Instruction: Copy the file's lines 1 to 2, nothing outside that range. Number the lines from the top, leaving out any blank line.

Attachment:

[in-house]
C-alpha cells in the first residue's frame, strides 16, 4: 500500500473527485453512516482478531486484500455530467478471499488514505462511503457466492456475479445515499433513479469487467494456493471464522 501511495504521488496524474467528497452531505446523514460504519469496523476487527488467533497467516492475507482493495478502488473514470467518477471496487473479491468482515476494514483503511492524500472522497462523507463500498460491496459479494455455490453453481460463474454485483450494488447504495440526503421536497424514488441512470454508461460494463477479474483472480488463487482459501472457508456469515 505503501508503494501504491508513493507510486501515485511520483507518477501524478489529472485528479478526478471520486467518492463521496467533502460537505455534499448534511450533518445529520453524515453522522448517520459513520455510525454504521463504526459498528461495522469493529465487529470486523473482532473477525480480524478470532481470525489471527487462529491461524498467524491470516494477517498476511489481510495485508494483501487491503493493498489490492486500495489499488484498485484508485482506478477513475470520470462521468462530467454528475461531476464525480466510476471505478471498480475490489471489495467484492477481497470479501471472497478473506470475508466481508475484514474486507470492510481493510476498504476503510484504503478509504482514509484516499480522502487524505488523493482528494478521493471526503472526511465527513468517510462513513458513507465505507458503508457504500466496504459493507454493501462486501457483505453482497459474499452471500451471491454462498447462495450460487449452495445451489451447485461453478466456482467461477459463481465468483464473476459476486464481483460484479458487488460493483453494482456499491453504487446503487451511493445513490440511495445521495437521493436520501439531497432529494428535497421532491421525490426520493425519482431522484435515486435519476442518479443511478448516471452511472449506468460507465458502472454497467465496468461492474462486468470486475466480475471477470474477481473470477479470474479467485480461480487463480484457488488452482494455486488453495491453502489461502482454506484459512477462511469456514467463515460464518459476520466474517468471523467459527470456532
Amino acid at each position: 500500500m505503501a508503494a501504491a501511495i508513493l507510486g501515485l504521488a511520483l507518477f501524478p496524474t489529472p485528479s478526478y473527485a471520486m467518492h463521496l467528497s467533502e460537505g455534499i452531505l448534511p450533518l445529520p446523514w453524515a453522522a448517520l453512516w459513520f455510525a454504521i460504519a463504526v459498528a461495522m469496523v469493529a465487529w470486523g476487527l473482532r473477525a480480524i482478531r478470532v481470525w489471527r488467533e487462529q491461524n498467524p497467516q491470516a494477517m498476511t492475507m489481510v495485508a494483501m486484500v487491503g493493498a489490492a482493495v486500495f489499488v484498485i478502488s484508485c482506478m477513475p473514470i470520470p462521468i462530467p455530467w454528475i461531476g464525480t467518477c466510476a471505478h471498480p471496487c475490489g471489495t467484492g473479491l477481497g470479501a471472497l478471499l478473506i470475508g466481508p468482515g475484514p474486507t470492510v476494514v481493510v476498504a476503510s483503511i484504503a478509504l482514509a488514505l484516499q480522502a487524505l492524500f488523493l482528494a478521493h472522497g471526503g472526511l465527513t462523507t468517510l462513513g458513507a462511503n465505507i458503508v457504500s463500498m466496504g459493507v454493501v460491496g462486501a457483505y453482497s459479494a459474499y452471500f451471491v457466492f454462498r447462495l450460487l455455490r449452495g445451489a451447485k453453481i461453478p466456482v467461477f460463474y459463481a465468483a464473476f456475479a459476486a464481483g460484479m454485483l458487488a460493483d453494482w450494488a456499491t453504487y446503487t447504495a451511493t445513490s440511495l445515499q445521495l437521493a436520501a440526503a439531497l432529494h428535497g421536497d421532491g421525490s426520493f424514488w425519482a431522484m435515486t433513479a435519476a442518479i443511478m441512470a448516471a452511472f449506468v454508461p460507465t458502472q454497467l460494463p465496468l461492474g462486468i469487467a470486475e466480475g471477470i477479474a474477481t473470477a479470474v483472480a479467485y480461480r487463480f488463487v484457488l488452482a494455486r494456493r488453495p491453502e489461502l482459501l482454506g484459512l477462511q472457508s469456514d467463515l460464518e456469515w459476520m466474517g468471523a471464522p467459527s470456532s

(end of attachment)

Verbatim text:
[in-house]
C-alpha cells in the first residue's frame, strides 16, 4: 500500500473527485453512516482478531486484500455530467478471499488514505462511503457466492456475479445515499433513479469487467494456493471464522 501511495504521488496524474467528497452531505446523514460504519469496523476487527488467533497467516492475507482493495478502488473514470467518477471496487473479491468482515476494514483503511492524500472522497462523507463500498460491496459479494455455490453453481460463474454485483450494488447504495440526503421536497424514488441512470454508461460494463477479474483472480488463487482459501472457508456469515 505503501508503494501504491508513493507510486501515485511520483507518477501524478489529472485528479478526478471520486467518492463521496467533502460537505455534499448534511450533518445529520453524515453522522448517520459513520455510525454504521463504526459498528461495522469493529465487529470486523473482532473477525480480524478470532481470525489471527487462529491461524498467524491470516494477517498476511489481510495485508494483501487491503493493498489490492486500495489499488484498485484508485482506478477513475470520470462521468462530467454528475461531476464525480466510476471505478471498480475490489471489495467484492477481497470479501471472497478473506470475508466481508475484514474486507470492510481493510476498504476503510484504503478509504482514509484516499480522502487524505488523493482528494478521493471526503472526511465527513468517510462513513458513507465505507458503508457504500466496504459493507454493501462486501457483505453482497459474499452471500451471491454462498447462495450460487449452495445451489451447485461453478466456482467461477459463481465468483464473476459476486464481483460484479458487488460493483453494482456499491453504487446503487451511493445513490440511495445521495437521493436520501439531497432529494428535497421532491421525490426520493425519482431522484435515486435519476442518479443511478448516471452511472449506468460507465458502472454497467465496468461492474462486468470486475466480475471477470474477481473470477479470474479467485480461480487463480484457488488452482494455486488453495491453502489461502482454506484459512477462511469456514467463515460464518459476520466474517468471523467459527470456532